Corvallis firebombing was retaliation after arrest of congregant for plotting to set off truck bomb at Portland Christmas-tree lighting.
EUGENE, Ore. -- More than five years after the hate crime itself, the young man convicted of firebombing a mosque in Corvallis, Ore., in 2010 was given five years of probation by U.S. District Court Judge Ann Aiken on Wednesday.
Cody Seth Crawford, the now-29-year-old man who investigators determined launched a homemade firebomb into the offices of the Salman Alfarisi Islamic Center on Nov. 29, 2010, was remanded to the custody of the Oregon State Hospital in Salem, where he has been involuntarily committed since 2012. He is expected to remain there until June 2018, at which time he be freed while remaining under probation.
Crawford had pleaded no contest to the federal charges of damaging religious property because of the religious beliefs of its occupants, a federal hate crime, in November 2015. Because Crawford has bipolar disorder and Asperger’s syndrome, as well as a history of drug and alcohol abuse, Judge Aiken had ordered a mental evaluation before proceeding with the sentencing.
The firebombing was a kind of retaliatory act: Two days before, a sometime member of the Corvallis mosque named Mohamed Osman Mohamud had been arrested by FBI agents in a sting operation revolving around a plot to set off a truck bomb at Portland’s annual Christmas-tree lighting. Mohamud, then 19, had believed the cell phone he was using would trigger the bomb, which was a fake rigged up by federal agents.
Mohamud’s case raised a number of concerns among civil libertarians about entrapment strategies by federal law enforcement agencies targeting specific religious groups, and his attorney argued in court that he never would have been able to engage in any of these plots had he not been enabled in doing so by federal agents. Nonetheless, he was found guilty by a jury of attempting to use a weapon of mass destruction, and sentenced to 30 years in federal prison.
Crawford’s sentencing, in contrast, was a fairly amicable affair in which all parties signed onto a plea agreement that had been reached several months before. No representatives from the mosque or the Muslim community appeared in court; as chief prosecutor William “Bud” Fitzgerald explained, the mosque’s leadership desire was to put the incident behind them and continue the healing process in their community.
Crawford himself spoke at length, reading aloud a seven-page statement in which he again denied that he committed the bombing, and ardently denied that he had any hatred for Muslims, other than “jihadists,” whom he distinguished from ordinary followers of the faith.
“The idea that I am a racist or a crude human being is only perpetuated by the ones who are, in fact, lacking the understanding and civility of modern man,” he said. “I am not a racist, I love almost everyone.”
He reiterated his claims of innocence as well: “Throughout the entire last five years since the fire happened, I have always told everyone that I did not start the fire,” he said, noting instead that he was “harassed and bullied” by a Corvallis detective. Moreover, Crawford said nothing expressing any concern for the Muslim community that had been the target of the firebomb.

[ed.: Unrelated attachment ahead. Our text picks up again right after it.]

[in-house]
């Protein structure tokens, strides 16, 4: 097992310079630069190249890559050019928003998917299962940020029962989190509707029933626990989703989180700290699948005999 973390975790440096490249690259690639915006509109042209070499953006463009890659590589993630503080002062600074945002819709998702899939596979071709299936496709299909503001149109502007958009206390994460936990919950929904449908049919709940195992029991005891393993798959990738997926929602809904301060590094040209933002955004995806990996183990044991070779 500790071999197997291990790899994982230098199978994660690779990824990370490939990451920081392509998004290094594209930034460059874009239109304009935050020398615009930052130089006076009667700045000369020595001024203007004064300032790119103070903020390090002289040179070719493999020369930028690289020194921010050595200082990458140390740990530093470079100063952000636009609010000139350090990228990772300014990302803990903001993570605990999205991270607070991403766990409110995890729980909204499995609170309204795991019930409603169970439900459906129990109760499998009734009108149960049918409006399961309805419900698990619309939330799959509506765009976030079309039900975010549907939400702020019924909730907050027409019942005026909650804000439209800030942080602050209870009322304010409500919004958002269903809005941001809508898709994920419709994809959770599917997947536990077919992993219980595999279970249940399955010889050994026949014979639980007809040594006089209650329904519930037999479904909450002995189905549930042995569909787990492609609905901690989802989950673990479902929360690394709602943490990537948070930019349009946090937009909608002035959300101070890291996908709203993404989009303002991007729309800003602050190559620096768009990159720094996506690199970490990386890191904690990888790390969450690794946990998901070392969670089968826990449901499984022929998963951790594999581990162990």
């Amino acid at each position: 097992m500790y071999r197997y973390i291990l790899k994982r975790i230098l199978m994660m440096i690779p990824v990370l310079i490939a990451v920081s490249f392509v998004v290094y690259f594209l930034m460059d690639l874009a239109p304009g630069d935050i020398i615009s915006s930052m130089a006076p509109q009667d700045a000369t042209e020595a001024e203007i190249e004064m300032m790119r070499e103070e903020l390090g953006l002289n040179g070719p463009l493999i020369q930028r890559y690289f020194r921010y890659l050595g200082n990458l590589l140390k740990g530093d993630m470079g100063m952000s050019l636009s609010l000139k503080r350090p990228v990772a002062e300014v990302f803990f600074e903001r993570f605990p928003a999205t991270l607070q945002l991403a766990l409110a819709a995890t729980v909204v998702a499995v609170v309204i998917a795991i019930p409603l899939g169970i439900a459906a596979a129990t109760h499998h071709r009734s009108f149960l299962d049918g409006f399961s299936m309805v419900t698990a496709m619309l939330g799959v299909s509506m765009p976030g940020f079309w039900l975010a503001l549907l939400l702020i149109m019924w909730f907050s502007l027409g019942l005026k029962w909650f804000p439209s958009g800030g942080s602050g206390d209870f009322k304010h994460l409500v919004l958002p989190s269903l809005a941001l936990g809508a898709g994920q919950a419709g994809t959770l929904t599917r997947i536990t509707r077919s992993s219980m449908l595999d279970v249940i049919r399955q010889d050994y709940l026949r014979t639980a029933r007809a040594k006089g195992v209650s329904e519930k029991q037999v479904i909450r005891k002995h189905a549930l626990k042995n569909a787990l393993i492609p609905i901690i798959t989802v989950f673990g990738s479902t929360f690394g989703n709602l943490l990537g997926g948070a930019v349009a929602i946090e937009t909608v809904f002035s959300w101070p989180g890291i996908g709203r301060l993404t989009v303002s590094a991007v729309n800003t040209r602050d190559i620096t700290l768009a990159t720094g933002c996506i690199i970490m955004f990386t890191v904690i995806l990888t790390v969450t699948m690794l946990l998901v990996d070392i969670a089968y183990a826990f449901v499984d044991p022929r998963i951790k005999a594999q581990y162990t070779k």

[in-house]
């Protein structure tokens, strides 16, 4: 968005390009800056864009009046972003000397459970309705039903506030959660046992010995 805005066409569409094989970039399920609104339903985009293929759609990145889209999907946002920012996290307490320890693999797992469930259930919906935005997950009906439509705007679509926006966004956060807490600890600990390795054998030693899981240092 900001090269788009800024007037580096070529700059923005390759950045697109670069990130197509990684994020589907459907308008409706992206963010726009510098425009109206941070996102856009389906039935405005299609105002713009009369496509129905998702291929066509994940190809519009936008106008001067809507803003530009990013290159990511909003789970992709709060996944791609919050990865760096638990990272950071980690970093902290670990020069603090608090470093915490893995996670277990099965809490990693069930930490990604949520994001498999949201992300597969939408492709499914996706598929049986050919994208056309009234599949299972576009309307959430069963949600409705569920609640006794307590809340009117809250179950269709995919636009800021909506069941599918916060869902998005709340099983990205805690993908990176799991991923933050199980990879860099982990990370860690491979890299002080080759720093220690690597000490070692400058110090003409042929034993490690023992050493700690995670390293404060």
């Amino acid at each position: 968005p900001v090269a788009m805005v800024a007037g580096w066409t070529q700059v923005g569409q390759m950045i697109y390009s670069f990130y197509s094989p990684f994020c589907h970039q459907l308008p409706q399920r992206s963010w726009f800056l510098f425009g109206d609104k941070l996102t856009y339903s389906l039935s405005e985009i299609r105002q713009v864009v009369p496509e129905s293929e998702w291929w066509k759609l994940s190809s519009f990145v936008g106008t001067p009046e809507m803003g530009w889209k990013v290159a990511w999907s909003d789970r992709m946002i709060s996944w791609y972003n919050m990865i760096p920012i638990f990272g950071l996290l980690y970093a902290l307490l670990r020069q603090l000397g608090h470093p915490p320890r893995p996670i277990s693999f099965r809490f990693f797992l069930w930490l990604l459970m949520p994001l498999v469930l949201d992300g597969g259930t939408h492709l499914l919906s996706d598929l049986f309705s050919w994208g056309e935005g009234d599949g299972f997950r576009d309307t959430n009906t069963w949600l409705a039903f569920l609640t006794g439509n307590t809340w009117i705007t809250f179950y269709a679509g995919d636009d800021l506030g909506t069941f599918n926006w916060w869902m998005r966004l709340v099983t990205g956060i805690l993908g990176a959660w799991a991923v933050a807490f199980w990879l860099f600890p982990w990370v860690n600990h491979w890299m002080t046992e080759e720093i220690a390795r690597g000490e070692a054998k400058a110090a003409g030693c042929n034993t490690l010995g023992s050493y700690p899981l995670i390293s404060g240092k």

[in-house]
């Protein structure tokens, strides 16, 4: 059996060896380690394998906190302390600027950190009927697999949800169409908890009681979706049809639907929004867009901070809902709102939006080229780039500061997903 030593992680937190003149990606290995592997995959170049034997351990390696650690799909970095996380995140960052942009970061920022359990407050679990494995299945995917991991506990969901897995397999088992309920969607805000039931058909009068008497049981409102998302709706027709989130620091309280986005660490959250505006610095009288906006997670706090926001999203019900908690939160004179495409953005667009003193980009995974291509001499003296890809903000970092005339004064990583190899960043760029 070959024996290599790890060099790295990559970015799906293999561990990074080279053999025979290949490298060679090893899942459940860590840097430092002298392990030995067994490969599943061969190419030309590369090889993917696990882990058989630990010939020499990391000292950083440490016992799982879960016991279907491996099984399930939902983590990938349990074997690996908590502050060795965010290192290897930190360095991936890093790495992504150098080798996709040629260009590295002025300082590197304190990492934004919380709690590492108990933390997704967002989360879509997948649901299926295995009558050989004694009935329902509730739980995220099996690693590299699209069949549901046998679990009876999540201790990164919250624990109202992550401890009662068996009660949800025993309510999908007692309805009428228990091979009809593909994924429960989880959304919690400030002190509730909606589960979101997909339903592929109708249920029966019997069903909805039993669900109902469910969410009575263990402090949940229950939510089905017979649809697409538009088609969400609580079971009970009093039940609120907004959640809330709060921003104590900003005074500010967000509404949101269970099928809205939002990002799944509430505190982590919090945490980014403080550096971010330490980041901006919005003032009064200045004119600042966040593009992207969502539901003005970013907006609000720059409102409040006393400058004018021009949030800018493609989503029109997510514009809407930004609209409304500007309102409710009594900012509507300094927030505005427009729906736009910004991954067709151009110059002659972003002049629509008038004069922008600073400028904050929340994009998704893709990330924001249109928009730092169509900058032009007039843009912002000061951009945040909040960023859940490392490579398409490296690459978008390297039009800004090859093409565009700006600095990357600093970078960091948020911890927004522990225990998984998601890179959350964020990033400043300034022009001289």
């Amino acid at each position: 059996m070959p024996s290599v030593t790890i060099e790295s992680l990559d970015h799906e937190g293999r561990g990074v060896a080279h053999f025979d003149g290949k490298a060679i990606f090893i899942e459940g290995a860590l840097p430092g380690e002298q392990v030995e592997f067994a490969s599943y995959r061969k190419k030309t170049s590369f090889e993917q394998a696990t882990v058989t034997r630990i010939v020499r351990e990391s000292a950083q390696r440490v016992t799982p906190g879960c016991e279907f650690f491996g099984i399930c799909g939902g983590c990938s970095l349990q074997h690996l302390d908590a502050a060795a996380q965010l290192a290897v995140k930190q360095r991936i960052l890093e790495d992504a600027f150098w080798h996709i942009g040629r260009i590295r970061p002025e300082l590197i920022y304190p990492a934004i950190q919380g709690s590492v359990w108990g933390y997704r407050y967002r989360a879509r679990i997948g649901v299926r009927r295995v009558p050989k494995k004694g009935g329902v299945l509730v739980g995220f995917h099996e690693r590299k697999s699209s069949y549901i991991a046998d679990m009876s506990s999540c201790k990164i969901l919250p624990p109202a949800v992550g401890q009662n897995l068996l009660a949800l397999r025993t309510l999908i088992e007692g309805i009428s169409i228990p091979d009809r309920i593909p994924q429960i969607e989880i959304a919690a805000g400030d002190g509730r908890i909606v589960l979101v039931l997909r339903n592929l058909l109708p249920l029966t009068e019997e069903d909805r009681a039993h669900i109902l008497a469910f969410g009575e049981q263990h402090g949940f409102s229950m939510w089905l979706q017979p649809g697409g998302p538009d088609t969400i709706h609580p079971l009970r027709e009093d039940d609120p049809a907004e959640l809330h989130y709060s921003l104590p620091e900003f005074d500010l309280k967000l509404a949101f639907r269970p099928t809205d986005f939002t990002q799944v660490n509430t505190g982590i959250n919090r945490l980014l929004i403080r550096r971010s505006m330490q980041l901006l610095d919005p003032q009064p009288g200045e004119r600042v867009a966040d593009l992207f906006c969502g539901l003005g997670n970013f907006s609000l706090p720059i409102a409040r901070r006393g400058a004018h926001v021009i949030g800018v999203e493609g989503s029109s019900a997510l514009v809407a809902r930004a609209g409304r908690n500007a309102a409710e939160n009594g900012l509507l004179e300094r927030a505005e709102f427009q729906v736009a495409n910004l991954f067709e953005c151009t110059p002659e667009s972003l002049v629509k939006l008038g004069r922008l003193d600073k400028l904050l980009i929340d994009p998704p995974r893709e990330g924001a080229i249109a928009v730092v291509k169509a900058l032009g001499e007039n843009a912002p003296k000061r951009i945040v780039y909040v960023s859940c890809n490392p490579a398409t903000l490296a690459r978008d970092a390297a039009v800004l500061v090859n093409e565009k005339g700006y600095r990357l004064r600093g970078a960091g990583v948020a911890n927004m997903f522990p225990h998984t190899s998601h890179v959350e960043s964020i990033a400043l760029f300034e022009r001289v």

Crawford had lived in a house only 200 feet away from the Islamic Center at the time of the bombing, and had written anti-Muslim screeds on Facebook when Mohamud had been arrested. The bomb itself was a homemade device comprised of a two-liter soda bottle filled with gasoline and mineral oil, tossed through a window and set ablaze, where it caused thousands of dollars’ worth of damage.
The original affidavit filed in the case also claimed that Crawford, had ranted to police officers in McMinnville and Corvallis about Muslims – even accusing one officer of “looking like Obama” – and described himself as “a Christian warrior,” on two subsequent occasions. He also told police that his wife was Muslim and had taken his son.
Crawford eventually was ordered hospitalized in the state’s mental-health system, and has been a patient at Oregon State Hospital in Salem since 2012.
His well-being and ability to graduate from that system were the focus of much of the sentencing hearing, which included a discussion of Crawford’s role as a teenager in the Dundee Ranch scandal, involving allegations of abuse of young men placed in the care of the Costa Rican “reform” camp. Crawford had played a leading role in news accounts of that scandal.
Judge Aiken expressed doubts that Crawford had been able to form the intent required to make his attack on the mosque an actual hate crime. She compared Aiken’s unwell mental state to that of an elderly Alzheimer’s victim who might revert to racism and other unacceptable behavior as their state deteriorates. In the end, she expressed confidence that Crawford would be able to successfully complete his treatment and return to society as a useful contributor.
“The system is far, far, far, far, far from perfect. In fact, it’s shameful how we handle the mentally ill in the criminal justice system,” she said. “Today is a good day for justice.”
Afterward, Prosecutor Fitzgerald explained that the disparity in the outcomes of the Crawford and Mohamud cases was ultimately a product of the wide differences in the two cases. “Different facts, different illnesses, different outcomes,” he told Hatewatch. “That’s what happens when cases go through the court system.”
He added, somewhat ruefully: “I think it’s safe to say that this is one of those cases where no one got what they wanted.”